First Coast

News impacting Duval, Baker, Nassau, St. Johns and Clay counties.

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Florida is in the grip of an epidemic.

Deaths from opioid overdose and murders associated with the drugs have increased exponentially in recent years.

Governor Rick Scott has declared the state’s opioid problem a public health emergency. 

On this episode of Redux, we’ll look at what state officials are doing to help lower the body count, as well what’s being done locally to treat addicts and prevent addiction.

Then, we have an update on the "Hemming Park 5," as well as a couple of stories honoring military and police officers killed in the line of duty.

But first, we get you up to speed with the trial of former Congresswoman Corrine Brown.

Gregory Todaro / WJCT News

Updated 11 a.m.

There was an unexpected recess in former Congresswoman Corrine Brown’s federal corruption trial in Jacksonville Friday morning after she broke down and had to be escorted from the witness stand.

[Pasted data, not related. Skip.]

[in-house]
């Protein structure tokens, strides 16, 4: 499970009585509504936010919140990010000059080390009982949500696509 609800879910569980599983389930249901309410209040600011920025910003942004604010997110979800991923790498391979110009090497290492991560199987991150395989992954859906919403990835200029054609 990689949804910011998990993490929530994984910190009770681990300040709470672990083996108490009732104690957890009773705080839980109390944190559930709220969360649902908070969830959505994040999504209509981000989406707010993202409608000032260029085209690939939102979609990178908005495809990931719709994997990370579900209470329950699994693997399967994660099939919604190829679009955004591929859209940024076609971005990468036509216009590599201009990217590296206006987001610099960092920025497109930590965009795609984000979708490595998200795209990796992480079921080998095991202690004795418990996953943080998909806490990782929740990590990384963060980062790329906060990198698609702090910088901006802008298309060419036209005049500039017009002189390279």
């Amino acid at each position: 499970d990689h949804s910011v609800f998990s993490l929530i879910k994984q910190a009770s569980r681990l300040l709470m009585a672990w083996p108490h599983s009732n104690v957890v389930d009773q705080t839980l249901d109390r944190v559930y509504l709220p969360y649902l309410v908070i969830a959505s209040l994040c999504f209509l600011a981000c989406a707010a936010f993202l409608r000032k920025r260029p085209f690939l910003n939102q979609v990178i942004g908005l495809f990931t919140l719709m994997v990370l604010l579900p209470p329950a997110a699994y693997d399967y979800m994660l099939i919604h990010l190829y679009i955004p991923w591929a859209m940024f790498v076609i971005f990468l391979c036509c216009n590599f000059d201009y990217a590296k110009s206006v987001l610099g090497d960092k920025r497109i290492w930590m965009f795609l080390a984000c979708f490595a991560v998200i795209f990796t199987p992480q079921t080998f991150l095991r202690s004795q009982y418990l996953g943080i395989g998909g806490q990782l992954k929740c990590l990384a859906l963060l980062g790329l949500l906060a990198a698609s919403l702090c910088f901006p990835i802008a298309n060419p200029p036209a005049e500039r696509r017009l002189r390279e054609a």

water flowing  out of tap
next. via flickr

A drier-than-normal winter and spring have Northeast Florida water managers warning of an impending shortage.

But they say the worst can be staved off if people take it upon themselves to cut back their usage.

Cyd Hoskinson / WJCT Public Broadcasting

Police officers who died in the line of duty were remembered Wednesday by the Jacksonville Sheriff’s Office.

The Tribute to Fallen Officers, outside Jacksonville’s Veterans Memorial Arena, included a roll call of those killed while on duty, as well as a 21-gun salute and a Missing Man formation fly-over by JSO’s aviation unit.

“There’s names on that wall that we worked with," Crime Scene Detective David Matsick said. "So, it hits home because we could all be here one day together and the next day one of us not be. "

Ryan Benk / WJCT News

Updated at 6 p.m.

Former Congresswoman Corrine Brown’s chief of staff Ronnie Simmons told prosecutors Wednesday Brown was in control of cash flowing from sham charity One Door for Education.

Brown’s defense is trying to argue Simmons — not Brown — was behind a fraud worth hundreds of thousands of dollars.